With Spain facing its worst political crisis in recent years over a barrage of corruption allegations, the opposition Socialists (PSOE) on Thursday said they want lawmakers and top government officials to be more forthcoming about their personal finances.
The Socialists presented a resolution calling for a debate on their proposal to make it mandatory for all elected officials to post their financial statements annually on the web. They also want officials to make public inventories of all their possessions — homes, jewelry, art collections, stock — before and after they are in office.
The proposal, signed by Soraya Rodríguez, the party’s spokeswoman in Congress, comes after Prime Minister Mariano Rajoy posted his recent tax returns on his Popular Party’s (PP) website at the weekend.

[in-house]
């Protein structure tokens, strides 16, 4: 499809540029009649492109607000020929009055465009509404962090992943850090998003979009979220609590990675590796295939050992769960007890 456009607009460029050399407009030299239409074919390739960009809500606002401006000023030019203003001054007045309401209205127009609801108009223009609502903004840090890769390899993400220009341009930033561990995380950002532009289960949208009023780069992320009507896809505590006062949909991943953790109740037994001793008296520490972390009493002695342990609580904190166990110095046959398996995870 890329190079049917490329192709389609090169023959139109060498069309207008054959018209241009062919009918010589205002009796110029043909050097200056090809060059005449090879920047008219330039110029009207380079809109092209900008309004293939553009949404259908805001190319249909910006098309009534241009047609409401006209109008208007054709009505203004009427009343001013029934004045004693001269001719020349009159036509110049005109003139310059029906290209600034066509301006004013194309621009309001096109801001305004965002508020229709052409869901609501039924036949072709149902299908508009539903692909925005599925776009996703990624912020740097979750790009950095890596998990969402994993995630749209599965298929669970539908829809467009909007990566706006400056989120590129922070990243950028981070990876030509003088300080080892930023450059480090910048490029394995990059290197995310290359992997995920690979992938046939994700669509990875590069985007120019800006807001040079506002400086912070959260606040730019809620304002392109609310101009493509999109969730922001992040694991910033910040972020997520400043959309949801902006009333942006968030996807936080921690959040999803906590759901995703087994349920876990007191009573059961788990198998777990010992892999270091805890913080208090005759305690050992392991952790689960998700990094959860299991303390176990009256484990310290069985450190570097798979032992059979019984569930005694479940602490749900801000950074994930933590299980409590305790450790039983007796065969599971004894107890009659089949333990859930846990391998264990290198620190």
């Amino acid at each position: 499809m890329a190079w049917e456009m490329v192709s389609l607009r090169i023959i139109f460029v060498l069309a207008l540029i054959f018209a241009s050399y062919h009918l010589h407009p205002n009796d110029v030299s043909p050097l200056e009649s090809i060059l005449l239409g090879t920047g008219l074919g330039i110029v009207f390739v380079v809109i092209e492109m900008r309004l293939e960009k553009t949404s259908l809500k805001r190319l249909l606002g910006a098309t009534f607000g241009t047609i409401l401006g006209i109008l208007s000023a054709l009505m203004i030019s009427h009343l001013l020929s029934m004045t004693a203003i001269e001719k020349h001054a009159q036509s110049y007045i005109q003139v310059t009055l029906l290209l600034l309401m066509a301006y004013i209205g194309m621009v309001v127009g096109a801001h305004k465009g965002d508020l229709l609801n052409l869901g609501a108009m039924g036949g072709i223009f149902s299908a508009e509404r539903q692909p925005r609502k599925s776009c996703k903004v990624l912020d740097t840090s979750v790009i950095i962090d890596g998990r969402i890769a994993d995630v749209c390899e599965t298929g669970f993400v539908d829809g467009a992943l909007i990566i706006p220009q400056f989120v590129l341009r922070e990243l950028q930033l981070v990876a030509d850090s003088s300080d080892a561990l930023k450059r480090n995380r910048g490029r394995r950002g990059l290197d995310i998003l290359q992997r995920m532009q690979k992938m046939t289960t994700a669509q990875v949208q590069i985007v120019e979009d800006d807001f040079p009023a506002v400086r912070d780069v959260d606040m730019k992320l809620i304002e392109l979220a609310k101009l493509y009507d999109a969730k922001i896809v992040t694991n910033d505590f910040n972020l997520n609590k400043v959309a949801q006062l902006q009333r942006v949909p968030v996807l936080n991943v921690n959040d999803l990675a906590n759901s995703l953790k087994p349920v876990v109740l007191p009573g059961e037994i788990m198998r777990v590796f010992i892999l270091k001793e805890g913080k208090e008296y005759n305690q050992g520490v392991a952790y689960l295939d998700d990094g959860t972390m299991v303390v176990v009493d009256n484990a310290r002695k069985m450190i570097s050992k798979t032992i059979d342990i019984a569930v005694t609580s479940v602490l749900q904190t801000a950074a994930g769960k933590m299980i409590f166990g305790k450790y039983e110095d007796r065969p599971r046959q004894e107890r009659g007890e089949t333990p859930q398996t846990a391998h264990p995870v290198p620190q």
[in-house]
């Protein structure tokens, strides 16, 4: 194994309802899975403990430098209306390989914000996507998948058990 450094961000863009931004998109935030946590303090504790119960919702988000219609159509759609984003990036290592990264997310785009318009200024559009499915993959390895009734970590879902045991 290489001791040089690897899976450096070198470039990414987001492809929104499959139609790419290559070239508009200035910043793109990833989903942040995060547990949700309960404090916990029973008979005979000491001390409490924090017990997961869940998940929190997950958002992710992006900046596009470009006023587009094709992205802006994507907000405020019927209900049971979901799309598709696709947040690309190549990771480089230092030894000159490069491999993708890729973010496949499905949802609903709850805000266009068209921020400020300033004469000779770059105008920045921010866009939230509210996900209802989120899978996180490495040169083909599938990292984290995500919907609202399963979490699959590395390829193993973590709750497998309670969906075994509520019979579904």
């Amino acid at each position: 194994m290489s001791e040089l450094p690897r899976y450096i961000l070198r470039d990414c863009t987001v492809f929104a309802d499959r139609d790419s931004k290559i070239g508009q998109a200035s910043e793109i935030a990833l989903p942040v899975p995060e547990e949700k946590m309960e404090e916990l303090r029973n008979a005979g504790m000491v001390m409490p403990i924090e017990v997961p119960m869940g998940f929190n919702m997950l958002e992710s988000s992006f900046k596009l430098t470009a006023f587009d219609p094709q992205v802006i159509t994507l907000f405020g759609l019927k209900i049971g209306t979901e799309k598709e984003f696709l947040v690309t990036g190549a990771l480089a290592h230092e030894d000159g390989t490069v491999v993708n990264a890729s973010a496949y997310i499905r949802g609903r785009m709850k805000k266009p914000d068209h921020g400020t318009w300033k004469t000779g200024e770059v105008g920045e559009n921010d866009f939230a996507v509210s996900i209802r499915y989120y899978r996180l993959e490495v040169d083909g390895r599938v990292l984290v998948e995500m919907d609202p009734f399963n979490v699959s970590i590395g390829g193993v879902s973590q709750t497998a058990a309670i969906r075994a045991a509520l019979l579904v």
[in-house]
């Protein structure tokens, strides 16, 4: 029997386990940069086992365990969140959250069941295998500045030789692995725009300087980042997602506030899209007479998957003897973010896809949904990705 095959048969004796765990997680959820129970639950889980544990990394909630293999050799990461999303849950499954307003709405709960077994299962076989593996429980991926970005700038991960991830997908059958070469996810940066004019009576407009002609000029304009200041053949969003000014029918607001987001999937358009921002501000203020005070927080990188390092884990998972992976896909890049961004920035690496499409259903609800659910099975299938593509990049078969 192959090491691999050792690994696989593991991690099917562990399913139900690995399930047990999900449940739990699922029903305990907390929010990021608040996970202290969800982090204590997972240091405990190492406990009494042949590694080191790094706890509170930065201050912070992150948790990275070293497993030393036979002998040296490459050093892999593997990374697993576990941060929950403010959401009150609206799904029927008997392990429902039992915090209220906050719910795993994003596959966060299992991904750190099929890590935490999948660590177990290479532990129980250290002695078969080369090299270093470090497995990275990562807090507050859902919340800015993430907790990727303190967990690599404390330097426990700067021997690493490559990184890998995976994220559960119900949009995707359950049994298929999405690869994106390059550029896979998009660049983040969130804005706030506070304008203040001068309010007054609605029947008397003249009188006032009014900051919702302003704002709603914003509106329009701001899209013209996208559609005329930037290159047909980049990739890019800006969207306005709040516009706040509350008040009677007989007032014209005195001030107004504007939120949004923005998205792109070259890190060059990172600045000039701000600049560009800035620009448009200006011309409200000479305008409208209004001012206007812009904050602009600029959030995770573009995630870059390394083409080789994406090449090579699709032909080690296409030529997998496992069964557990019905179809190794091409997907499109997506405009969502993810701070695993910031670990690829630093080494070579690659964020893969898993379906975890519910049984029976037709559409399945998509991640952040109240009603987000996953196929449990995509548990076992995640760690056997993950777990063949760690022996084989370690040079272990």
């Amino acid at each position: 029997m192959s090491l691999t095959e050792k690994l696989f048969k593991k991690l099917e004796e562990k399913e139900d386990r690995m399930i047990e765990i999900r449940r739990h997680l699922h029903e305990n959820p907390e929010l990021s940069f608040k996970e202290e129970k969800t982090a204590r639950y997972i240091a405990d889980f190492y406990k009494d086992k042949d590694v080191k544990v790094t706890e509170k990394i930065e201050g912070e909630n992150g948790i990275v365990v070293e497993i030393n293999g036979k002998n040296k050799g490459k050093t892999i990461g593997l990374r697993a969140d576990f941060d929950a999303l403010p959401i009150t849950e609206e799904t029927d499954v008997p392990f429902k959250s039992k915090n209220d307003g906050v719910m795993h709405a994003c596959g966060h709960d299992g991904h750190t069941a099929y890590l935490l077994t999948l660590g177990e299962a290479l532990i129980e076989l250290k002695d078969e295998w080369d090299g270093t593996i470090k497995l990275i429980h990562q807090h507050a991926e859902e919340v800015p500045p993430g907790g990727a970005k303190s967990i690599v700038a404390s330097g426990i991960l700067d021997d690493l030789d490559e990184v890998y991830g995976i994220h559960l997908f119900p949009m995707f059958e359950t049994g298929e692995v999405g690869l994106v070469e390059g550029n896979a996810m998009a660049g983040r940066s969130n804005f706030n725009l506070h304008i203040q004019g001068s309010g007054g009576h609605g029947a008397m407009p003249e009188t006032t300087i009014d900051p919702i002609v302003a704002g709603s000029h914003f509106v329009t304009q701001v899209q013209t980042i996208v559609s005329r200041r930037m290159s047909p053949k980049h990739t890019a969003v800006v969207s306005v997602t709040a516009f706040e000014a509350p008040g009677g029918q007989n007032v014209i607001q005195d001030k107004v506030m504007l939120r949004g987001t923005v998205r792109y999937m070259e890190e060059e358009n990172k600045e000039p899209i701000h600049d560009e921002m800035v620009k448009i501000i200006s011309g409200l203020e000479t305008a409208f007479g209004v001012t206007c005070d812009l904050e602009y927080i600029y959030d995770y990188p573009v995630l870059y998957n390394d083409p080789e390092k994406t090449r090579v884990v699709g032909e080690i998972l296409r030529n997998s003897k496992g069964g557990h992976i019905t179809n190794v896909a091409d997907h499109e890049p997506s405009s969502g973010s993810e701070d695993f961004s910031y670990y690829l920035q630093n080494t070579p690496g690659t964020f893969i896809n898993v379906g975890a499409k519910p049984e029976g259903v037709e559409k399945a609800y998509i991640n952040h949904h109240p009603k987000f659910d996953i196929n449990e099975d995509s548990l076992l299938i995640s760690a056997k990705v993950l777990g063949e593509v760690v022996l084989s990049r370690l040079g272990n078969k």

Socialist leader Alfredo Pérez Rubalcaba also said on Thursday that he has asked the Spanish AEAT tax agency to supply him with his personal income returns to demonstrate that he earns no more than 55,000 euros annually, without including the per diems he is entitled to as a parliamentary member.
The PP leader had come under pressure to provide such information after secret account ledgers kept by the former party treasurer, Luis Bárcenas, allegedly showed that Rajoy and other leading members had been given under-the-table cash bonuses over the years. The conservative party then publicly demanded that Rubalcaba did the same.
Rubalcaba explained that last year he earned 67,229 euros when including all the expenses assigned to him as a parliamentary bloc leader. Without the stipends, his basic salary was 55,849 euros.